Thursday, June 13, 2013

PyHST2: an hybrid distributed code for high speed tomographic reconstruction with iterative reconstruction and a priori knowledge capabilities = implementation-

We present the PyHST2 code which is in service at ESRF for phase-contrast and absorption tomography. This code has been engineered to sustain the high data flow typical of the third generation synchrotron facilities (10 terabytes per experiment) by adopting a distributed and pipelined architecture. The code implements, beside a default filtered backprojection reconstruction, iterative reconstruction techniques with a-priori knowledge. These latter are used to improve the reconstruction quality or in order to reduce the required data volume and reach a given quality goal. The implemented a-priori knowledge techniques are based on the total variation penalisation and a new recently found convex functional which is based on overlapping patches.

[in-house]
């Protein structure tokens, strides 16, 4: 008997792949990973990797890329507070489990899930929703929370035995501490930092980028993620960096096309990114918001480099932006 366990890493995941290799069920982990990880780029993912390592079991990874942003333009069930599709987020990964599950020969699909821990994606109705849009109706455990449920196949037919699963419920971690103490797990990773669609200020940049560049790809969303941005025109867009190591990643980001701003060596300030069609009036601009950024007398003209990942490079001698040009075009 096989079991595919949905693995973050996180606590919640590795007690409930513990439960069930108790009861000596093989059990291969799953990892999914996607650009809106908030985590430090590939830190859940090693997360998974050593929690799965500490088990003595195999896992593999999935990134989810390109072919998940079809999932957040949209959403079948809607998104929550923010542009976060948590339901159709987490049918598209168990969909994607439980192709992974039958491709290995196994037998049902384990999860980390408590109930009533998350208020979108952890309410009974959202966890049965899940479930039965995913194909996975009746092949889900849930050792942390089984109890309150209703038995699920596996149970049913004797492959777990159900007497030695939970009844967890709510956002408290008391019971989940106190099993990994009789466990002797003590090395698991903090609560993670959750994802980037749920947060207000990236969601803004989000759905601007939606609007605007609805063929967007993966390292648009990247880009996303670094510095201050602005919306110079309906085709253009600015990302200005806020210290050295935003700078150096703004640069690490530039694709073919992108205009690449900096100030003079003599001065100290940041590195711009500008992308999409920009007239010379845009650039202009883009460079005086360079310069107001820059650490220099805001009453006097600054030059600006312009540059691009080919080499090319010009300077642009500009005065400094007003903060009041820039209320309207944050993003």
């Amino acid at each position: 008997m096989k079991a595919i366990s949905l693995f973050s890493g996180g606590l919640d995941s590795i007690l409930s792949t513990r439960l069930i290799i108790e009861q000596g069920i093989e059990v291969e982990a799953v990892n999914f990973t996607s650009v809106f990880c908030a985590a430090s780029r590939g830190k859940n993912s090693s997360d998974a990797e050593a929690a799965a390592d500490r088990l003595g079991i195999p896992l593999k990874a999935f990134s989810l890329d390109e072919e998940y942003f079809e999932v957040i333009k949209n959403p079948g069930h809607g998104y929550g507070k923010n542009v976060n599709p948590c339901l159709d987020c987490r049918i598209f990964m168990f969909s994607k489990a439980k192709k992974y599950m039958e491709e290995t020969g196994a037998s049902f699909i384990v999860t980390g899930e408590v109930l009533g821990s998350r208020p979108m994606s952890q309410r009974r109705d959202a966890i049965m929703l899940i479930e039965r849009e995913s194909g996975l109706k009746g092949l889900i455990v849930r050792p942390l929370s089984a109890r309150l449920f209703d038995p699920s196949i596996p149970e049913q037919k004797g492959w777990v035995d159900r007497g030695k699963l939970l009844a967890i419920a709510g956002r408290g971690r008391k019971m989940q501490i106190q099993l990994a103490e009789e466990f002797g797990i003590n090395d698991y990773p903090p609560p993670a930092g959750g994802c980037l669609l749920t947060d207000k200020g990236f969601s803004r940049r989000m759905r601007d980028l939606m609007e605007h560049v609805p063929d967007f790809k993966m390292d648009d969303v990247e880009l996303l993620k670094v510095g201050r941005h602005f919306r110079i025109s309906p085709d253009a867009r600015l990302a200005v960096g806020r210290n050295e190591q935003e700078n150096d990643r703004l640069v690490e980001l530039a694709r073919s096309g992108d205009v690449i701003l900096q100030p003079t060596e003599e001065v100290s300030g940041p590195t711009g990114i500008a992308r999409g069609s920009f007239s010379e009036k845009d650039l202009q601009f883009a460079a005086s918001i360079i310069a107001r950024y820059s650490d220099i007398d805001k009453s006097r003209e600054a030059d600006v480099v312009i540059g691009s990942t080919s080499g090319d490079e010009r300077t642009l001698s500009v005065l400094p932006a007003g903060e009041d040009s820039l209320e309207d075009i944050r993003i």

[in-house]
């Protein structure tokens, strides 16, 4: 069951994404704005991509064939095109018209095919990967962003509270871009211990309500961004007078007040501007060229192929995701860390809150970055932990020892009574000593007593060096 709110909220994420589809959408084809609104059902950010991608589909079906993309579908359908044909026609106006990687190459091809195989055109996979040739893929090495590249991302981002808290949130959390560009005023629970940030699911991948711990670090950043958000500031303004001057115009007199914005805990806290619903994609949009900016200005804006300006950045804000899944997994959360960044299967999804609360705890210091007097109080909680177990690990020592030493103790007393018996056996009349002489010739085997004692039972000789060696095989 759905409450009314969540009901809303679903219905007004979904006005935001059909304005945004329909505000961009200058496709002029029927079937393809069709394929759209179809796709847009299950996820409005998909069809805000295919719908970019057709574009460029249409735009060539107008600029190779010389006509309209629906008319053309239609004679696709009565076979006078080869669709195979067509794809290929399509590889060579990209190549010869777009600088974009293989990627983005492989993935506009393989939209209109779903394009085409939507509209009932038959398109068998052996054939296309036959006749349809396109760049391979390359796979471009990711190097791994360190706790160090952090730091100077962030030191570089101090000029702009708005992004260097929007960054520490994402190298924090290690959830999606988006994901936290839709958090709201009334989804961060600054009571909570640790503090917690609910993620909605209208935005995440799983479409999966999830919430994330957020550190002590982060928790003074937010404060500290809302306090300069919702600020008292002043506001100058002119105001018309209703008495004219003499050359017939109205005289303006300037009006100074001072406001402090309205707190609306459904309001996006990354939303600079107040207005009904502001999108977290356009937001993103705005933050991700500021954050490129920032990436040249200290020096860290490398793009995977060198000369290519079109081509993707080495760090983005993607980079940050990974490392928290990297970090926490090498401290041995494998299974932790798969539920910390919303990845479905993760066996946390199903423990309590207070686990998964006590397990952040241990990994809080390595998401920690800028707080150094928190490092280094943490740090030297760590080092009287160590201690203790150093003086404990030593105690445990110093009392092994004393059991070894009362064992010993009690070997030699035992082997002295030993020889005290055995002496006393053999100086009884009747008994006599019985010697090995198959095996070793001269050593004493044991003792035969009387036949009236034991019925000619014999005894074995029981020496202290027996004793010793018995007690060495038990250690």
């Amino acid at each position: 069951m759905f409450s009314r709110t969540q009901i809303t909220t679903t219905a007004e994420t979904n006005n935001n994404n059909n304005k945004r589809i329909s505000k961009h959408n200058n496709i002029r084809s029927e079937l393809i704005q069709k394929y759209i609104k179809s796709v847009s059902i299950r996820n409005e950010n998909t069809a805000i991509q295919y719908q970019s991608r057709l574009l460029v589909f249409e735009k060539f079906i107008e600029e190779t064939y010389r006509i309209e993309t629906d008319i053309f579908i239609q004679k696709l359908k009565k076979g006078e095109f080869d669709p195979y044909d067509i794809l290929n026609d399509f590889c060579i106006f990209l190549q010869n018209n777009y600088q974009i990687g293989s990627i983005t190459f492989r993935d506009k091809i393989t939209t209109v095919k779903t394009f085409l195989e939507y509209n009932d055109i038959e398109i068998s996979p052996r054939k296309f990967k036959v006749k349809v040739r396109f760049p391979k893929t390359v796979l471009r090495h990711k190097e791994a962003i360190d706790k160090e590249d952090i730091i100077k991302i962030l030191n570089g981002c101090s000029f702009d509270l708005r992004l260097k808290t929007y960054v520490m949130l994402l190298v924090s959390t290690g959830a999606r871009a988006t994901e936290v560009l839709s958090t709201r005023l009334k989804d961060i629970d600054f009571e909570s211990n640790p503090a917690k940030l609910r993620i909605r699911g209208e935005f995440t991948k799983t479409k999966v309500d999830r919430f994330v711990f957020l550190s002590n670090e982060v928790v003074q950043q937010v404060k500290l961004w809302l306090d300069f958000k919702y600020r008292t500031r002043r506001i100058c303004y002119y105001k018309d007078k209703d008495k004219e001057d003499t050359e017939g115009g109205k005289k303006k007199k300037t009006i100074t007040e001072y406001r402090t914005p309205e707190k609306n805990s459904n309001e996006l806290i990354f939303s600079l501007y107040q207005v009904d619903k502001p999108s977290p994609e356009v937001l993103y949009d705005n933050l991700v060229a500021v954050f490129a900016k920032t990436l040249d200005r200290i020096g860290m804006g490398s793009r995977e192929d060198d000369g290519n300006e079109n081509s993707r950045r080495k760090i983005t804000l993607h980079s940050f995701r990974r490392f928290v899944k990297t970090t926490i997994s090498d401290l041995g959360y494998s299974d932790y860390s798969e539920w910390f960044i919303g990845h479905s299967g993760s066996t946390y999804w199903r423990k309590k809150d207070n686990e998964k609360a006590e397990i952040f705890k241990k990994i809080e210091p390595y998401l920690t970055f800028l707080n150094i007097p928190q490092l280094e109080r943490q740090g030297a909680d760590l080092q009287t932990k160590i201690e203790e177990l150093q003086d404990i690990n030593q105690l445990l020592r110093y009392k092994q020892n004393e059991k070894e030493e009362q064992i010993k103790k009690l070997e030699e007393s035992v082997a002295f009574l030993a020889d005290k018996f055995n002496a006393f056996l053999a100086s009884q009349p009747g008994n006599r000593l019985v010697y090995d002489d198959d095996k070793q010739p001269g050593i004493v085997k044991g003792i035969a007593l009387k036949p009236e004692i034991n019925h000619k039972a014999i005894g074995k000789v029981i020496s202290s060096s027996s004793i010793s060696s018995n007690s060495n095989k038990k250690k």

We give details of the different methods and their implementations while the code is distributed under free license.
We provide methods for estimating, in the absence of ground-truth data, the optimal parameters values for a-priori techniques.
PyHST2 is available here at:

I note three items that are bound to be part of our collective experience as we are surfing Moore's law. From this outstanding paper, one can read:  

  • "....10 terabytes per experiment..." Memory is cheap, if people can record it, they will. 
  • "...The total data volume is often larger than the available memory...." if one were to perform these experiment often, no make that very very often, then we would have to go into streaming algorithms. Right now, the science is such that performing these computation is a day's worth and a few of these computations are probably behind one of two thesis' work. In ten year's time, that experiment could be done every ten seconds. At that point, the algorithms will have to catch up and while memory will still be cheap, we will require data reconstruction at a faster pace.
  • "...If the ground truth is not available, statistical methods such as the discrepancy principle [19] or generalized cross-validation [20] can be used to select the optimal regularization parameter. Such methods could be implemented in future versions of PyHST...." At some point, we will have to go to a grammar based exploratory approach. The choosing of parameters while worth it, is a reminder that we don't know very well the underlying structure of the signal.  

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